Ever since Joan of Arc was burned at the stake on May 30, 1431,, historians have studied her lengthy trial interrogations for a glimpse of who Joan the person was. They've offered society both pious and saucy descriptions, portrayed her as a "religious mystic, rebellious girl..."unnatural" transvestite," an Amazon, a schizophrenic, a patriot and, depending upon who you read, a common or uncommon woman of the Middle Ages. Lacking a definitive conclusion, historians, musicians, popular literary figures, modern filmmakers, and other larger social groups have gone on to portray her in their own ways: canonizing her as a saint, promoting her to the rank of France's national heroine, and characterizing her in literature. With primary documents offering no clues as to Joan's physical appearance-aside from her shortly cropped hair-inspired artists' paintbrushes have since flown in all directions. In an attempt to organize the diverse collection of portrayals, much revered Jehannic scholar, Regine Pernoud, argued in the 1998 English iranslation of her book, Joan of Arc: Her Story, that most of the images of Joan fit into "three major traditions: Joan the shepherdess to whom the saints appear, Joan the female soldier carrying armor, the sword, and the standard; and finally, Joan the saint at the stake in Rouen." However, a close examination of Joan in film, literature, art, and music reaching back as far as 1429 offers what I would argue is a fourth tradition that Pernoud either overlooked or neglected. This fourth category defines foan with terms and imagery familiar to contemporary audiences-the then-existing society each work was created and presented within-most often concerning issues of morality, courage, and honor, so as to mold Joan into an updated role model. This fourth tradition can be further subdivided into three distinct approaches which generations have used when updating Joan: attributing characteristics appealing by contemporary standards to her, transporting her to a contemporary setting, and translating her within the context of contemporary circumstances.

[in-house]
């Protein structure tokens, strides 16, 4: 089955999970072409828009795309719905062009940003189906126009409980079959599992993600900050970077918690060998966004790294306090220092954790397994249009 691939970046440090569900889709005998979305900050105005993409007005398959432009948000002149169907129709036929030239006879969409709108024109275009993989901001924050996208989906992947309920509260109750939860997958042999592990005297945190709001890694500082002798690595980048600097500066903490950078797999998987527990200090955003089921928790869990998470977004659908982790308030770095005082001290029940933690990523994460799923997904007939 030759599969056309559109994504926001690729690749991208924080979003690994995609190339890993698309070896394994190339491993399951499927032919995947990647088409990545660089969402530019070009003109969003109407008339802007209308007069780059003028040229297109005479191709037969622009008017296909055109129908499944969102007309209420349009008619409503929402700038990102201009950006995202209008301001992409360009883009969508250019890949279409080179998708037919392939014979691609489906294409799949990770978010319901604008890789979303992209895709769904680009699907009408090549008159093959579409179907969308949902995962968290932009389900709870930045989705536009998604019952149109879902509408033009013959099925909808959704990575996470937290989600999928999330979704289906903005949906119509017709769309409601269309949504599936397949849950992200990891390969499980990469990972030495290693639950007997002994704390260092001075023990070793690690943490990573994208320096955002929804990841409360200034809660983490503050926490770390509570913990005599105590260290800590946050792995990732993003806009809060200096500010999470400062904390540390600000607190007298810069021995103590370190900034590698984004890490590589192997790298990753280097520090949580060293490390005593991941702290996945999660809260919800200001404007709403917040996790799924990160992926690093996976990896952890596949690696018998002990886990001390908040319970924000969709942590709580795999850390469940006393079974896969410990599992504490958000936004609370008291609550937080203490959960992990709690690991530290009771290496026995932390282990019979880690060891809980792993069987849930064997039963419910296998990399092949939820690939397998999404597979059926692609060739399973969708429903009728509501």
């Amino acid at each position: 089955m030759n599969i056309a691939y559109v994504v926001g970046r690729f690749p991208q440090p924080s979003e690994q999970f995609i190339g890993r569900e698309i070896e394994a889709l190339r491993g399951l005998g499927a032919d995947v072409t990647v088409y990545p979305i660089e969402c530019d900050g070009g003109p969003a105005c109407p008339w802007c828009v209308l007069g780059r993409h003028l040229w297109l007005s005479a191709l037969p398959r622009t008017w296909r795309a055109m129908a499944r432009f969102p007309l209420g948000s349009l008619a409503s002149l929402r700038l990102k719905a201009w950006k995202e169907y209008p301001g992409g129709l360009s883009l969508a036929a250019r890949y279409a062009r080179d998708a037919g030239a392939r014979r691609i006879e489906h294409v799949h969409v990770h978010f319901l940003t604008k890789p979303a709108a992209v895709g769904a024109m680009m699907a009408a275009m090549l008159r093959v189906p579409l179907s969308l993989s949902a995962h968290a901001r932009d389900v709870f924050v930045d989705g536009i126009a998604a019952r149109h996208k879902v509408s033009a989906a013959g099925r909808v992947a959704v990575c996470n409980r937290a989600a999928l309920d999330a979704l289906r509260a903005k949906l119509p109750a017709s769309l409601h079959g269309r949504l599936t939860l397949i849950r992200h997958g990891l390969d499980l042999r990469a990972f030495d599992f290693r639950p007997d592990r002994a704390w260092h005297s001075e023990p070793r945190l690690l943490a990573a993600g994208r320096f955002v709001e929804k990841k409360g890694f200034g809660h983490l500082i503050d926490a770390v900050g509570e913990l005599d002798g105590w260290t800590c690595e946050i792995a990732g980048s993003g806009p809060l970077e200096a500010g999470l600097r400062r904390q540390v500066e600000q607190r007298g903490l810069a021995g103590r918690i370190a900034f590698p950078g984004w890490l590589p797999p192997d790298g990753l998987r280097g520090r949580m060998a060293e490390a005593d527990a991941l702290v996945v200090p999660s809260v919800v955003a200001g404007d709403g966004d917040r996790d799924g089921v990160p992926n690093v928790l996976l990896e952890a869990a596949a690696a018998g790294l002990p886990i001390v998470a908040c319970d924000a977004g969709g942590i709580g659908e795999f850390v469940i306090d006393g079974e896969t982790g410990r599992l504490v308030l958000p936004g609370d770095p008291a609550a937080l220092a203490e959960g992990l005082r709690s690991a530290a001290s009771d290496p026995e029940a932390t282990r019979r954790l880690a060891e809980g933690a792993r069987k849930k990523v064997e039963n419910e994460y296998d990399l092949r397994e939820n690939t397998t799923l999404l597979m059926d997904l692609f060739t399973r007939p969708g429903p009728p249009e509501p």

"Lost in Translation: Retelling the Tale of Joan of Arc,"
Augsburg Honors Review: Vol. 4
, Article 4.
Available at: https://idun.augsburg.edu/honors_review/vol4/iss1/4